The European Space Agency said Tuesday that the chances a newly-discovered asteroid will hit Earth in 2046 have dipped.
This comes after NASA revealed the asteroid, called 2023 DW, could hit Earth on Valentine’s Day in 2046, although the odds were already slim. The asteroid is estimated to be about the size of a 50-meter Olympic swimming pool.
Last week, NASA’s risk scale ranked the odds of the asteroid hitting Earth as “extremely unlikely” and said there was “no cause for public concern.”
The likelihood that the asteroid hits Earth is even less than the one in 847 previously believed, according to ESA’s planetary defense office head Richard Moissl. He told Agence France-Presse, a news outlet in France, that the probability has dropped to one in 1,584.
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The 2023 DW asteroid now has reduced odds of hitting Earth in 2046. (NASA’s Planetary Defense Coordination Office)
“It will go down now with every observation until it reaches zero in a couple of days at the latest,” Moissl said on Tuesday. “No one needs to be worried about this guy.”
NASA also lowered its odds, reducing the likelihood to one in 770 on Tuesday. This gives the asteroid a 99.87% chance of missing Earth.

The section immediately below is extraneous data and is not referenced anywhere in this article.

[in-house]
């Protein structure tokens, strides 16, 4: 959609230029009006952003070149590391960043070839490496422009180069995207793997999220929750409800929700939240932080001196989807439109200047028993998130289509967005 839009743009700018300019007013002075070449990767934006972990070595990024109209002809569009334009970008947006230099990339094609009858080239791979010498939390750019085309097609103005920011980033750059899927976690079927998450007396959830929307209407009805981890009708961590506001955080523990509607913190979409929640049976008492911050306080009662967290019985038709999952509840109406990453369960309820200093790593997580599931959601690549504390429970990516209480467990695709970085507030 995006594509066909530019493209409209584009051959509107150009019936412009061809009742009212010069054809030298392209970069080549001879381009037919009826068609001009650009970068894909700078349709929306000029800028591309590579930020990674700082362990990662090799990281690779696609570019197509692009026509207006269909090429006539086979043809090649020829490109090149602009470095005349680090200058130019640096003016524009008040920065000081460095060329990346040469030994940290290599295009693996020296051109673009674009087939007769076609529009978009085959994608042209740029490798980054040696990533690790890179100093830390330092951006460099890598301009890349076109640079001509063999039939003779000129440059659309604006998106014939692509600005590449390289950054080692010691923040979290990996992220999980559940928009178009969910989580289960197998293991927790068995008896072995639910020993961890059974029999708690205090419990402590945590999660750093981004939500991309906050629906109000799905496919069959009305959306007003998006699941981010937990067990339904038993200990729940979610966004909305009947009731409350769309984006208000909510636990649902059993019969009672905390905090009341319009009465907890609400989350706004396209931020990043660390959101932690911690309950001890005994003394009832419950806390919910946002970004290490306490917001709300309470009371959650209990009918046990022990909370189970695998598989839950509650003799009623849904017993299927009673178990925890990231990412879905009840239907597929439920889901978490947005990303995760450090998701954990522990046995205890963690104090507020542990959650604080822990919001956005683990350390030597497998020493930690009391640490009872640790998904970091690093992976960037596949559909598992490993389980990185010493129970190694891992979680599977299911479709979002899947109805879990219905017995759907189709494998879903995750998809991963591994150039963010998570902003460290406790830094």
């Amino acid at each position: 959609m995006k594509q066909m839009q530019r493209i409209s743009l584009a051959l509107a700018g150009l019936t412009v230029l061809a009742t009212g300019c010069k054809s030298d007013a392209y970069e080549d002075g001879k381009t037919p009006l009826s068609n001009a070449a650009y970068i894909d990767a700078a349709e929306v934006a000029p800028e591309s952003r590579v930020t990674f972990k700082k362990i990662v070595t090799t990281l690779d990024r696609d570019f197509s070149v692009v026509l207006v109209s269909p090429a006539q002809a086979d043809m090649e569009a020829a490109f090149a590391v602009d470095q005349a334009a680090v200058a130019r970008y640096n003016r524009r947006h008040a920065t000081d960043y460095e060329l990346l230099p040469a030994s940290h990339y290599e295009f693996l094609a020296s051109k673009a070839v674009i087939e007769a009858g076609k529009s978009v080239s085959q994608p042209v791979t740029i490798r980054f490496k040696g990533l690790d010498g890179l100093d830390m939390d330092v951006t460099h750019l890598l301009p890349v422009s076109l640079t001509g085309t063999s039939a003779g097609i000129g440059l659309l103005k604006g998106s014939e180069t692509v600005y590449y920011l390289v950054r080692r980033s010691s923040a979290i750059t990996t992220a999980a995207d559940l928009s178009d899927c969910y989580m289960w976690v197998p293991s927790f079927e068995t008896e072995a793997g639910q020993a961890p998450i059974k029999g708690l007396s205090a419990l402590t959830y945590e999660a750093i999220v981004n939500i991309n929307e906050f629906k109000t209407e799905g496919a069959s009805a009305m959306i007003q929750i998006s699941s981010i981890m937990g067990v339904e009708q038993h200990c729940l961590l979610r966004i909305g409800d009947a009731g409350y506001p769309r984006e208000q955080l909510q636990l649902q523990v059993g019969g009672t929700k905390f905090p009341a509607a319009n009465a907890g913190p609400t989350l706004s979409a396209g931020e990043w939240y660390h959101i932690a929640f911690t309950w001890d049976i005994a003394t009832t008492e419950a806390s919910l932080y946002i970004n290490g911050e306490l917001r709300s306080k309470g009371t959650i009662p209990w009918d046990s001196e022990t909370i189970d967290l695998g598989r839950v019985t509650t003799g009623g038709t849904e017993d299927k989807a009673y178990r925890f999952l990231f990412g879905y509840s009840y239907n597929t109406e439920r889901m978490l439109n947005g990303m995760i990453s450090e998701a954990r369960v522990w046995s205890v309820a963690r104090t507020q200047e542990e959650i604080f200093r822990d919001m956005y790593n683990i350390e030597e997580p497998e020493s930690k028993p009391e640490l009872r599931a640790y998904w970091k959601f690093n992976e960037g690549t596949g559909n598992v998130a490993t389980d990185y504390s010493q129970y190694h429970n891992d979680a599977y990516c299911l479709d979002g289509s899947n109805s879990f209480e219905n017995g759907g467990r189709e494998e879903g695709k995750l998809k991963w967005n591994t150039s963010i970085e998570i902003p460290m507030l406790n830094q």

“We tend to be a little more conservative, but it definitely appears to now have a downward trend in probability,” NASA’s planetary defense officer Lindley Johnson told the news outlet.
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NASA had revealed that the asteroid had a small likelihood of hitting Earth on Valentine’s Day in 2046. (REUTERS/Joe Skipper)
Johnson added that new observations often drop the “uncertainty region” where the asteroid will reach its closest point to Earth.
Earth is still inside the uncertainty region, but the probability will temporarily rise until additional observations no longer include Earth and the odds are cut to zero.
In the event that the asteroid does strike Earth in 2046, there would be about a 70% chance it landed in the Pacific Ocean, but it could also hit the U.S., Australia or South-East Asia, Moissl said.
NASA lowered its odds that the asteroid would hit Earth to one in 770 on Tuesday. (Getty)
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However, some experts say Earth could defend itself if an asteroid does come charging toward the planet. NASA’s Dart spacecraft deliberately struck the pyramid-sized asteroid Dimorphos last year, forcing it off course.
NASA’s Davide Farnocchia said the Dart mission “gives us confidence that such a mission would be successful” against 2023 DW.